- anonymous

Calc III:
Determine how much work was done by an object in moving along an arc of the cycloid given by:
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- schrodinger

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- anonymous

##### 1 Attachment

- anonymous

I'm completely lost on this one, I don't even know what formula to use.

- experimentX

|dw:1344456883598:dw|

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## More answers

- experimentX

|dw:1344456975045:dw|
change everything into t's ... since parameter is given, it should be easy to find it.

- experimentX

the other method, ... check if the field is conservative or not, if the field is conservative, the difference in the potential should give you the work done.

- anonymous

Well, the field is conservative, and the parameter is 0 to pi, but what I'm not understanding is what to do with the F*dr

- experimentX

for a conservative field, |dw:1344457305326:dw|
isn't this definition of conservative field?

- experimentX

|dw:1344457452297:dw|
moreover F = -div V

- anonymous

\[\int\limits_C\vec F\cdot d\vec r=\int_a^b\vec F(\vec r(t))\cdot\vec r'(t)dt\]I don't see where you need \(\nabla f\) in this problem...

- anonymous

on nvm

- anonymous

so this is going to involve the fundamental theorem for line integrals

- anonymous

Also this is a friend of mines test result (I'm studying for finals) and I have no idea what she did.

##### 1 Attachment

- anonymous

\[\int\limits_C\nabla f\cdot d\vec r=f(\vec r(b))-f(\vec r(a))\]

- experimentX

she did what i suggested ... first find the curl of field (to make sure that it is conservative) though it isn't necessary.

- experimentX

if the field is conservative, and you know the potential ... the line integral of Field along the path (or so called work done in physics) = change in potential ...

- anonymous

If finding the curl wasn't necessary, then where did she get these numbers from?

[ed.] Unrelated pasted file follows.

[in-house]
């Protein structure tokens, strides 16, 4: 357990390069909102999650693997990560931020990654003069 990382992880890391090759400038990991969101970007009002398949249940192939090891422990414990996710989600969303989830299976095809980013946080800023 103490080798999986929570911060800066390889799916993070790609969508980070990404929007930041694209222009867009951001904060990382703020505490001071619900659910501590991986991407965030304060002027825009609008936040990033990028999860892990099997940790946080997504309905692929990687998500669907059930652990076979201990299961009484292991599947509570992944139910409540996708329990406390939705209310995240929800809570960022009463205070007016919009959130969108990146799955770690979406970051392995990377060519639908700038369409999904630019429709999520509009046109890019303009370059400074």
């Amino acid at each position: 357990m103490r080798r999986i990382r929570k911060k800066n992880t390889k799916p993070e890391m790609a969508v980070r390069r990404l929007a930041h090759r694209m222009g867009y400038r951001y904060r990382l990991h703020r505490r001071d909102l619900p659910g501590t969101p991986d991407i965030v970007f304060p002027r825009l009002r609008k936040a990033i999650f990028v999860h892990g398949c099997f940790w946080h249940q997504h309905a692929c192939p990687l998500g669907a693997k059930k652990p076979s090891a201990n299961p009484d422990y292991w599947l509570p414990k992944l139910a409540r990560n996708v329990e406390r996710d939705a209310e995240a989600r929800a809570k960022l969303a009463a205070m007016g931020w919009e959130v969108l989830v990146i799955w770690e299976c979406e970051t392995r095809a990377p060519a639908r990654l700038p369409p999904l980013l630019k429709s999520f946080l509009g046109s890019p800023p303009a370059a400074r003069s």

##### 1 Attachment

- experimentX

|dw:1344458019983:dw|

- experimentX

|dw:1344458032365:dw|

- experimentX

|dw:1344458052253:dw|
use those values of t's ... and find the x coordinate and y coordinate. at t=0 and t=pi

- anonymous

Work is defined as\[W=\int\limits_C\vec F\cdot d\vec r=\int\limits_C\nabla f\cdot d\vec r=f(\vec r(b))-f(\vec r(a))\]the potential function for the conservative vector field is\[f=\frac13x^3+\frac13y^3\]and the line is\[\vec r(t)=\langle3(t-\sin t),3(1-\cos t),\rangle\]we have\[\vec r(\pi)=\langle3\pi,6\rangle\]\[\vec r(0)=\langle0,0\rangle\]

- anonymous

so\[W=\int\limits_C\vec F\cdot d\vec r=\int\limits_C\nabla f\cdot d\vec r=f(\vec r(\pi))-f(\vec r(0))\]\[\left(\frac13(3\pi)^3+\frac136^3\right)-0=9\pi^3+72\]

- anonymous

questions?

- experimentX

this way is super easy ... if you are preparing for finals ... try to work on both methods.

- anonymous

yes, always learn more than one way when possible !

- anonymous

btw when I said "work is defined as" I only meant the first part of the expression\[W=\int\limits_C\vec F\cdot d\vec r\]the next part only follows if the force \(\vec F\) is conservative:\[W=\int\limits_C\vec F\cdot d\vec r=\int\limits_C\nabla f\cdot d\vec r=f(\vec r(b))-f(\vec r(a))\]

- anonymous

Sorry, my internet crashed.
But yeah, that pretty much summed up all my questions. Thanks!

- experimentX

yw

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